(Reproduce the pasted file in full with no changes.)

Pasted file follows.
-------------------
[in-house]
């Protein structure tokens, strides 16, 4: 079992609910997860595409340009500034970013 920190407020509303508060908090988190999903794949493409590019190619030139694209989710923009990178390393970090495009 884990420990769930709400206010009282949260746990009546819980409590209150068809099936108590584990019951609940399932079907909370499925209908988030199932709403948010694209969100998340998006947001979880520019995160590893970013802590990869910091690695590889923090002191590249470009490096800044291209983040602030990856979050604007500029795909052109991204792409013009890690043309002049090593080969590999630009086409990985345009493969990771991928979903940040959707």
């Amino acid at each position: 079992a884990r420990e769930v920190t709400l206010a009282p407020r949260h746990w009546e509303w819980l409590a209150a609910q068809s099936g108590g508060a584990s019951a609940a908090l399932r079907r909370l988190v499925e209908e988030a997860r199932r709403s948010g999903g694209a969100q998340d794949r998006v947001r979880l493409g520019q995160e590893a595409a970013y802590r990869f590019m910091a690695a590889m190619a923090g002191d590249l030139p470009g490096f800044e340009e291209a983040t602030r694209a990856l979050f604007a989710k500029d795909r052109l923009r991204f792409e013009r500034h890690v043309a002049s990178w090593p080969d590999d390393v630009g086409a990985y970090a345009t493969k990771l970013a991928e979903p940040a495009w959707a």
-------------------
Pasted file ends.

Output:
[in-house]
């Protein structure tokens, strides 16, 4: 079992609910997860595409340009500034970013 920190407020509303508060908090988190999903794949493409590019190619030139694209989710923009990178390393970090495009 884990420990769930709400206010009282949260746990009546819980409590209150068809099936108590584990019951609940399932079907909370499925209908988030199932709403948010694209969100998340998006947001979880520019995160590893970013802590990869910091690695590889923090002191590249470009490096800044291209983040602030990856979050604007500029795909052109991204792409013009890690043309002049090593080969590999630009086409990985345009493969990771991928979903940040959707």
């Amino acid at each position: 079992a884990r420990e769930v920190t709400l206010a009282p407020r949260h746990w009546e509303w819980l409590a209150a609910q068809s099936g108590g508060a584990s019951a609940a908090l399932r079907r909370l988190v499925e209908e988030a997860r199932r709403s948010g999903g694209a969100q998340d794949r998006v947001r979880l493409g520019q995160e590893a595409a970013y802590r990869f590019m910091a690695a590889m190619a923090g002191d590249l030139p470009g490096f800044e340009e291209a983040t602030r694209a990856l979050f604007a989710k500029d795909r052109l923009r991204f792409e013009r500034h890690v043309a002049s990178w090593p080969d590999d390393v630009g086409a990985y970090a345009t493969k990771l970013a991928e979903p940040a495009w959707a």